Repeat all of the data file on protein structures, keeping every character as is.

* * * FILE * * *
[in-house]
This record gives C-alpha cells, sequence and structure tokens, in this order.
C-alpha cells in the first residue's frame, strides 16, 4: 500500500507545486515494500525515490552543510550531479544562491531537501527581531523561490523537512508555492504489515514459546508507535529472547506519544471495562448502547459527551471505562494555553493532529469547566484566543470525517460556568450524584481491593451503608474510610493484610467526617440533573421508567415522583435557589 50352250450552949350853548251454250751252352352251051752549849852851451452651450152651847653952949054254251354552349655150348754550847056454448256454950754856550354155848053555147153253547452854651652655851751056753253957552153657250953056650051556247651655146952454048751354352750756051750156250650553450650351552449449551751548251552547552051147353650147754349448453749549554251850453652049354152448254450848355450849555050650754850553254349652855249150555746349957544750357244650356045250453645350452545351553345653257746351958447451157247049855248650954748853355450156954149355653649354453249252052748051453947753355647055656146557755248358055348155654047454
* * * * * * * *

[in-house]
This record gives C-alpha cells, sequence and structure tokens, in this order.
C-alpha cells in the first residue's frame, strides 16, 4: 500500500507545486515494500525515490552543510550531479544562491531537501527581531523561490523537512508555492504489515514459546508507535529472547506519544471495562448502547459527551471505562494555553493532529469547566484566543470525517460556568450524584481491593451503608474510610493484610467526617440533573421508567415522583435557589 50352250450552949350853548251454250751252352352251051752549849852851451452651450152651847653952949054254251354552349655150348754550847056454448256454950754856550354155848053555147153253547452854651652655851751056753253957552153657250953056650051556247651655146952454048751354352750756051750156250650553450650351552449449551751548251552547552051147353650147754349448453749549554251850453652049354152448254450848355450849555050650754850553254349652855249150555746349957544750357244650356045250453645350452545351553345653257746351958447451157247049855248650954748853355450156954149355653649354453249252052748051453947753355647055656146557755248358055348155654047454